In 1981, Dino Cicarelli was a fresh-faced rookie for the Minnesota North Stars. In the playoffs, he went on the greatest scoring run of any rookie in NHL history, scoring an amazing 14 goals in 19 games, a rookie record that still stands today. Ciccarelli was third behind Steve Payne and Mike Bossy in goalscoring that year. He even had as many points as Gretzky! Granted, Gretzky played in 10 fewer games, but still.

In Cicarelli’s honour, I inaugurated the Dino Ciccarelli Award last year for the NHL’s best rookie in the playoffs. The regular season has the Calder for top rookie, but it takes something special to excel in the playoffs as a rookie. Many of the league’s top rookies don’t even make the playoffs, as teams with high-impact rookies generally aren’t particularly good. There’s a reason they have ice time available for rookies.

The first round of the playoffs had some excellent performances from rookies. Let’s run down the top candidates for the 2013 Dino Ciccarelli Award. Warning: get ready for a lot of Ottawa Senators:

Jean-Gabriel Pageau – Ottawa Senators

Pageau was a relative nobody heading into this season, an undersized fourth round draft pick with decent but unspectacular numbers in the AHL in his first professional year. The 20-year-old made an immediate impact when he was called up to Ottawa near the beginning of April, picking up an assist in his first game, then scoring the gamewinning goal in his second.

In the playoffs, however, is when Pageau really made his mark. In game 3 against the Canadiens, Pageau scored the go-ahead goal (and eventual gamewinner) in the second period, losing a tooth in the process thanks to a high stick from P.K. Subban. He celebrated his first NHL playoff goal doubled over in the corner, spitting out blood.

Of course he returned — he’s a hockey player — but what a return. Pageau went on to score a hattrick, tallying the Senators’ third and sixth goals in the rout. Pageau added 2 assists in the deciding game 5 and is the only rookie in the playoffs who is a point-per-game. Who knows if he’ll continue to score in the subsequent round(s), but his tooth-losing performance in game 3 will be remembered for a long time.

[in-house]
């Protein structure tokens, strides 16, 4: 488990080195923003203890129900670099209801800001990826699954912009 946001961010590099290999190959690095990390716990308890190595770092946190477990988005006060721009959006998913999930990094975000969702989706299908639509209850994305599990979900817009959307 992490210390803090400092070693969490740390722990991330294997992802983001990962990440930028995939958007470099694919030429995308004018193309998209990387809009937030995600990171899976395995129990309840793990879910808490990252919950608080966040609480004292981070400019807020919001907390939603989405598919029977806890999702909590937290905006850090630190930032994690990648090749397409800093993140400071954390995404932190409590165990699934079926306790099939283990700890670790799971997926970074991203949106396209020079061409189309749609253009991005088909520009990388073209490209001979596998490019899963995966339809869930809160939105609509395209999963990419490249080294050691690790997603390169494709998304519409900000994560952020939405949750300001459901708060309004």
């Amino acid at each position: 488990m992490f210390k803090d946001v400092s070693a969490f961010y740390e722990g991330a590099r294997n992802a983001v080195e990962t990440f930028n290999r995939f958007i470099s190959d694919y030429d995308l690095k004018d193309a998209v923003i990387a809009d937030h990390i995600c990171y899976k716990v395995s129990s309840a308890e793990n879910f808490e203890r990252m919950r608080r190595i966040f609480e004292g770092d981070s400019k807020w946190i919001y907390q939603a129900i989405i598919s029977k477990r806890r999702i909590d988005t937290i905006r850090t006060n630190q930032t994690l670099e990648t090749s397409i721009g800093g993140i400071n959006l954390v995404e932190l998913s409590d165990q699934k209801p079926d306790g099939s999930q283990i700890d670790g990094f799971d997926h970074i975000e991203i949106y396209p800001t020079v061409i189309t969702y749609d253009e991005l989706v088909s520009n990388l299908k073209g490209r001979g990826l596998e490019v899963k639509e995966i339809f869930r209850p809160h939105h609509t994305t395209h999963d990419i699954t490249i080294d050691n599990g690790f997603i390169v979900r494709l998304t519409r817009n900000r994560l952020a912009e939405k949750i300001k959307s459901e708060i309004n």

Mika Zibanejad – Ottawa Senators

The second in a trio of rookie stars for the Senators, Zibanejad has a less dramatic story than Pageau, but has been a little more consistent. Zibanejad has 4 points in 5 games after scoring 20 in 42 regular season games.

Zibanejad assisted on two important goals in a game one win, then in game four, after the Canadiens went up 2-0 in the first period, Zibanejad got the comeback started with a (somewhat controversial) deflection in front. He picked up his third assist and fourth point of the series in the game five rout.

Jakob Silfverberg – Ottawa Senators

Completing the trifecta of Senators, Silfverberg has been the most important of the three. He sees the most ice time of the Senators rookies and plays in all situations, with significant minutes on the penalty kill and powerplay.

Silfverberg has 3 points through 5 games, including the gametying goal in game one. Since he plays more minutes, it seems likely that Silfverberg will likely play a larger role for the Senators should they embark on a long playoff run.